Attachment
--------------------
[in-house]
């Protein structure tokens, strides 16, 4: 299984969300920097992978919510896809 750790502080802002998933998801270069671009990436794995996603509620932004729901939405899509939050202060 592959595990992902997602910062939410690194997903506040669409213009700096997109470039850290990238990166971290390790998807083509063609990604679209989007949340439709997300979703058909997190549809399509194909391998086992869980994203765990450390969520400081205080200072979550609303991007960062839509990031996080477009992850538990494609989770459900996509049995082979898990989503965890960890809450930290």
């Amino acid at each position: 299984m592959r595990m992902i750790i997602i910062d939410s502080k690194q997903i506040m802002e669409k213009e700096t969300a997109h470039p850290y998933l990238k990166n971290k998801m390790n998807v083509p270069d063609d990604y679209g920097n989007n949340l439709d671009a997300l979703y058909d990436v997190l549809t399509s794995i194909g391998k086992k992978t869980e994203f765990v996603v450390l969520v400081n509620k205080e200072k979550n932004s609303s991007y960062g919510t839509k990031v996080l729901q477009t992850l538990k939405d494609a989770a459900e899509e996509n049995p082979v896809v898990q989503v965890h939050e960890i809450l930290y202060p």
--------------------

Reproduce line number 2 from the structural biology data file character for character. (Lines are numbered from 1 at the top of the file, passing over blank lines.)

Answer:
């Protein structure tokens, strides 16, 4: 299984969300920097992978919510896809 750790502080802002998933998801270069671009990436794995996603509620932004729901939405899509939050202060 592959595990992902997602910062939410690194997903506040669409213009700096997109470039850290990238990166971290390790998807083509063609990604679209989007949340439709997300979703058909997190549809399509194909391998086992869980994203765990450390969520400081205080200072979550609303991007960062839509990031996080477009992850538990494609989770459900996509049995082979898990989503965890960890809450930290």